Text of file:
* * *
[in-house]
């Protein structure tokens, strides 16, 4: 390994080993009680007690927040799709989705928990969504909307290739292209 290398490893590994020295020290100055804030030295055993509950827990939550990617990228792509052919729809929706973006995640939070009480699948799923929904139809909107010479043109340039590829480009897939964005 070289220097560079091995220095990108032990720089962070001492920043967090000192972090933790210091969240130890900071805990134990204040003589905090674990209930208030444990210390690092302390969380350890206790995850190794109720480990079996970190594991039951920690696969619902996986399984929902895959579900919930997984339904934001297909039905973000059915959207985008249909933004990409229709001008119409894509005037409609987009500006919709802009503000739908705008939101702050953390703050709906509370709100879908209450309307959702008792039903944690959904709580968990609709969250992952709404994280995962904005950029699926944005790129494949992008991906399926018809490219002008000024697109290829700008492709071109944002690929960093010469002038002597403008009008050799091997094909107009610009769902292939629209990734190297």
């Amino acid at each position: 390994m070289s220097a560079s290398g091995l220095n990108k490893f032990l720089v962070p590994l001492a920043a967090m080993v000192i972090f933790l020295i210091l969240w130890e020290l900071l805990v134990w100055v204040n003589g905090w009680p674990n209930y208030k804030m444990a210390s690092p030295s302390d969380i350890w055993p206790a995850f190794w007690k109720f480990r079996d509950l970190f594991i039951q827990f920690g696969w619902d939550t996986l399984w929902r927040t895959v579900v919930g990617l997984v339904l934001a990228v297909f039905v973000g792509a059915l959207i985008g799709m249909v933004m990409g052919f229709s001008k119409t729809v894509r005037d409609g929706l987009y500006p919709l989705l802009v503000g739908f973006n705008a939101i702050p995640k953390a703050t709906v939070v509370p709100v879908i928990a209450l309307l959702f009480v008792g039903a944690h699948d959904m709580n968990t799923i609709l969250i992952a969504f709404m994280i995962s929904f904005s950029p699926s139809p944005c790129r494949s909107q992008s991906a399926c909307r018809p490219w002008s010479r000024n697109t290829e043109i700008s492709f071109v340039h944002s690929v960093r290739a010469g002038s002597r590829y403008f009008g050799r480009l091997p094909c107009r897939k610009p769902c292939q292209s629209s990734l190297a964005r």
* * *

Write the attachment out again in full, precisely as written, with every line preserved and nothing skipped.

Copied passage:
[in-house]
């Protein structure tokens, strides 16, 4: 390994080993009680007690927040799709989705928990969504909307290739292209 290398490893590994020295020290100055804030030295055993509950827990939550990617990228792509052919729809929706973006995640939070009480699948799923929904139809909107010479043109340039590829480009897939964005 070289220097560079091995220095990108032990720089962070001492920043967090000192972090933790210091969240130890900071805990134990204040003589905090674990209930208030444990210390690092302390969380350890206790995850190794109720480990079996970190594991039951920690696969619902996986399984929902895959579900919930997984339904934001297909039905973000059915959207985008249909933004990409229709001008119409894509005037409609987009500006919709802009503000739908705008939101702050953390703050709906509370709100879908209450309307959702008792039903944690959904709580968990609709969250992952709404994280995962904005950029699926944005790129494949992008991906399926018809490219002008000024697109290829700008492709071109944002690929960093010469002038002597403008009008050799091997094909107009610009769902292939629209990734190297």
């Amino acid at each position: 390994m070289s220097a560079s290398g091995l220095n990108k490893f032990l720089v962070p590994l001492a920043a967090m080993v000192i972090f933790l020295i210091l969240w130890e020290l900071l805990v134990w100055v204040n003589g905090w009680p674990n209930y208030k804030m444990a210390s690092p030295s302390d969380i350890w055993p206790a995850f190794w007690k109720f480990r079996d509950l970190f594991i039951q827990f920690g696969w619902d939550t996986l399984w929902r927040t895959v579900v919930g990617l997984v339904l934001a990228v297909f039905v973000g792509a059915l959207i985008g799709m249909v933004m990409g052919f229709s001008k119409t729809v894509r005037d409609g929706l987009y500006p919709l989705l802009v503000g739908f973006n705008a939101i702050p995640k953390a703050t709906v939070v509370p709100v879908i928990a209450l309307l959702f009480v008792g039903a944690h699948d959904m709580n968990t799923i609709l969250i992952a969504f709404m994280i995962s929904f904005s950029p699926s139809p944005c790129r494949s909107q992008s991906a399926c909307r018809p490219w002008s010479r000024n697109t290829e043109i700008s492709f071109v340039h944002s690929v960093r290739a010469g002038s002597r590829y403008f009008g050799r480009l091997p094909c107009r897939k610009p769902c292939q292209s629209s990734l190297a964005r």